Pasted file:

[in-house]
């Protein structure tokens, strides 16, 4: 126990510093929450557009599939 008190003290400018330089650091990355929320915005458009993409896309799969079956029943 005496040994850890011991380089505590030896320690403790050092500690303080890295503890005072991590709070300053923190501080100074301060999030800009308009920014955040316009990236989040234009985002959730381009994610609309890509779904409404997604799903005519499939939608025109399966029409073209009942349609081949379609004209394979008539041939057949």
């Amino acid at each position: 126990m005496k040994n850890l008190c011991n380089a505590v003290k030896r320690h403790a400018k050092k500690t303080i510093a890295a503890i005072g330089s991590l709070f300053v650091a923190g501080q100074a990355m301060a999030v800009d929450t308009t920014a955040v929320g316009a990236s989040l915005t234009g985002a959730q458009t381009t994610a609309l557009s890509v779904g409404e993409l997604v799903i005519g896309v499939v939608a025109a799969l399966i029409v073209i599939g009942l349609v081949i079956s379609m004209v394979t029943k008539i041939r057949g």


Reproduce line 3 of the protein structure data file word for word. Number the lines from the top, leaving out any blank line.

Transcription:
């Amino acid at each position: 126990m005496k040994n850890l008190c011991n380089a505590v003290k030896r320690h403790a400018k050092k500690t303080i510093a890295a503890i005072g330089s991590l709070f300053v650091a923190g501080q100074a990355m301060a999030v800009d929450t308009t920014a955040v929320g316009a990236s989040l915005t234009g985002a959730q458009t381009t994610a609309l557009s890509v779904g409404e993409l997604v799903i005519g896309v499939v939608a025109a799969l399966i029409v073209i599939g009942l349609v081949i079956s379609m004209v394979t029943k008539i041939r057949g």